Category Archives: A Glimpse of the 8th Child

Our bridge between

That we would grow up to be unique individuals: that  is what my parents always wished for their nine children. And now, in the last hours–or possibly days, should the bull moose refuse to relinquish his already tentative hold on life–we react as unique individuals to my father’s expected passing. Some question, others accept. One communicates, another withdraws. Some plan ahead, others reminisce. How different we all are.  What we have in common is that he made us who we are.

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Finding life among the clouds

I always hold my breath, if only for a moment, as I take the corner from the hallway into my father’s room in rehab. Will he be up? Will he be dressed? Will I find him tired or talkative? And then there is always the fear that, one day, when he sees me, he might not remember me–though, thankfully, this is a groundless fear to date.

This day he is stretched out on his bed, fully dressed, his arms back, his fingers laced behind his head. It reminds me of how we laid on the ground as children, watching clouds float above, imaging angels and demons and any number of exotic beasts in their passing shapes.

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As the saying goes

The last week has brought wind and rain, deep milky fog and powerful thunderstorms that shrouded the skies in darkness. Yes, that was the weather, but it aptly describes my moods–my life–as well. A journey of transitions: some gradual, some abrupt, none avoidable. These times they are a’changing as the saying goes.

Each morning, I find respite in that first-of-the-day walk with the dog. It may be brief, but it is precious. It is the meditation for which I don’t otherwise find the time. Bless you, my furry friend, for distracting me from my troubled thoughts. Thank you for your attention to the flowers in the yard, the bird on an overhead wire.

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Home

He’s coming home.

Did we ever really think we would call the apartment at the assisted living facility “home”? Could home ever be anywhere but at the big house where they had raised their nine children? It that not a word reserved for a place of long-lived memories–a sacred place?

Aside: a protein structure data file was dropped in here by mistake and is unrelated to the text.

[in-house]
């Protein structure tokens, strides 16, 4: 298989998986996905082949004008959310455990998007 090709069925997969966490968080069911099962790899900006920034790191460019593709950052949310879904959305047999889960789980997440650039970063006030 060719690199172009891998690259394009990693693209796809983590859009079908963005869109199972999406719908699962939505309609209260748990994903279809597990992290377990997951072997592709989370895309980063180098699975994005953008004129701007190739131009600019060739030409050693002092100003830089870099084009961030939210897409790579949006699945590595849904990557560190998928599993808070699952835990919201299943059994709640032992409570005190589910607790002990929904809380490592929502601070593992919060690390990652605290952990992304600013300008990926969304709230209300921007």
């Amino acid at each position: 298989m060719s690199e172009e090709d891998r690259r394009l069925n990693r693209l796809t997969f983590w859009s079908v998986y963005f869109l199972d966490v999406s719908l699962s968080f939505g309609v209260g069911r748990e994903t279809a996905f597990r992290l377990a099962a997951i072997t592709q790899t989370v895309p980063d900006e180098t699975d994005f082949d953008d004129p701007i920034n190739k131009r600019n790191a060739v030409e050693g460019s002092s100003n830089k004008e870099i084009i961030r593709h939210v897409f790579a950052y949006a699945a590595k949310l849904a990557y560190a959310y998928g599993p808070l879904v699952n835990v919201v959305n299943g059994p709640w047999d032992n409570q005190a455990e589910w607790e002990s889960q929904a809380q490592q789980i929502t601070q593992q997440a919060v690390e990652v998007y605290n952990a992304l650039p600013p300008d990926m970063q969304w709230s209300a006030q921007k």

He’s coming home. If all goes as planned, the day will mark precisely four weeks, a total of 28 days apart from his love–his life. The first days were agonizing. Did he know where he was? Why he was there? How does a 97-year-old man with dementia survive a hospital stay and weeks in rehab? I saw him cleaved in half, torn from the arms he has known for seventy years. I felt his pain. If I could be his crutch, I would bear his weight without complaint. I can do little except touch his hand, smooth his hair and love him. And yet, as the days drag by, I watch as this man endures. Eventually, he understands. He complies. He works hard. He wants more than anything to go home. And he shall.

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No road map for the aged

His jaw, still strong, sits the tiniest bit off kilter, unnoticeable unless you’ve known otherwise. His hands are softer. His legs are weaker. His brow is furrowed as his mind does its best to stay with us. So much is different. Everything is different.

His iron will is bending for the first time. He no longer says he’s aging–he knows he’s old. So very old. 97 is not easy and he tells me so.

“He’s having some doubts.” My mother does not need to expand on her comment. I know. I can see it happening.

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